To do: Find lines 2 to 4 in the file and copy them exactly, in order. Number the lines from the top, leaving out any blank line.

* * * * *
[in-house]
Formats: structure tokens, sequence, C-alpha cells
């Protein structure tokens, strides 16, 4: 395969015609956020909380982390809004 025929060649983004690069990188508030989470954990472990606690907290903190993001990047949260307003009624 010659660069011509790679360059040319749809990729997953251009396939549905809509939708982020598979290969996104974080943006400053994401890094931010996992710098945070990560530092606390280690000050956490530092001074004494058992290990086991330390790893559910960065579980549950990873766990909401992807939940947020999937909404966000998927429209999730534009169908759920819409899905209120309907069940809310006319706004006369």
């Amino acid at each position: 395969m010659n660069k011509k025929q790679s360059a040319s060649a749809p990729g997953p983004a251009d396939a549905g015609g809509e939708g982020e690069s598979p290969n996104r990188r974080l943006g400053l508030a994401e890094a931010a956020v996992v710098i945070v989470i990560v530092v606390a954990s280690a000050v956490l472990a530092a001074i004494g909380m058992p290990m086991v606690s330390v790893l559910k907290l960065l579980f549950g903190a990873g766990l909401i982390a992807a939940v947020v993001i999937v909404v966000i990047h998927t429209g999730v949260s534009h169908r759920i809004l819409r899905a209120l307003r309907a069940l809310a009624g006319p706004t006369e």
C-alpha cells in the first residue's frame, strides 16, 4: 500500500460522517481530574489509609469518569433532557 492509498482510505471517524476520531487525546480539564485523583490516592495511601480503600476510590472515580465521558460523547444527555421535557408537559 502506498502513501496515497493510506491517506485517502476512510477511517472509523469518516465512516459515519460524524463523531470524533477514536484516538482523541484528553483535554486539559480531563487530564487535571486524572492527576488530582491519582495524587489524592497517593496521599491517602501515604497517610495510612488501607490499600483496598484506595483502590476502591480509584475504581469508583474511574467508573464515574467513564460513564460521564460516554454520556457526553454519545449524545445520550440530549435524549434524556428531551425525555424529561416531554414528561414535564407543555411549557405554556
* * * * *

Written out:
Formats: structure tokens, sequence, C-alpha cells
């Protein structure tokens, strides 16, 4: 395969015609956020909380982390809004 025929060649983004690069990188508030989470954990472990606690907290903190993001990047949260307003009624 010659660069011509790679360059040319749809990729997953251009396939549905809509939708982020598979290969996104974080943006400053994401890094931010996992710098945070990560530092606390280690000050956490530092001074004494058992290990086991330390790893559910960065579980549950990873766990909401992807939940947020999937909404966000998927429209999730534009169908759920819409899905209120309907069940809310006319706004006369």
């Amino acid at each position: 395969m010659n660069k011509k025929q790679s360059a040319s060649a749809p990729g997953p983004a251009d396939a549905g015609g809509e939708g982020e690069s598979p290969n996104r990188r974080l943006g400053l508030a994401e890094a931010a956020v996992v710098i945070v989470i990560v530092v606390a954990s280690a000050v956490l472990a530092a001074i004494g909380m058992p290990m086991v606690s330390v790893l559910k907290l960065l579980f549950g903190a990873g766990l909401i982390a992807a939940v947020v993001i999937v909404v966000i990047h998927t429209g999730v949260s534009h169908r759920i809004l819409r899905a209120l307003r309907a069940l809310a009624g006319p706004t006369e």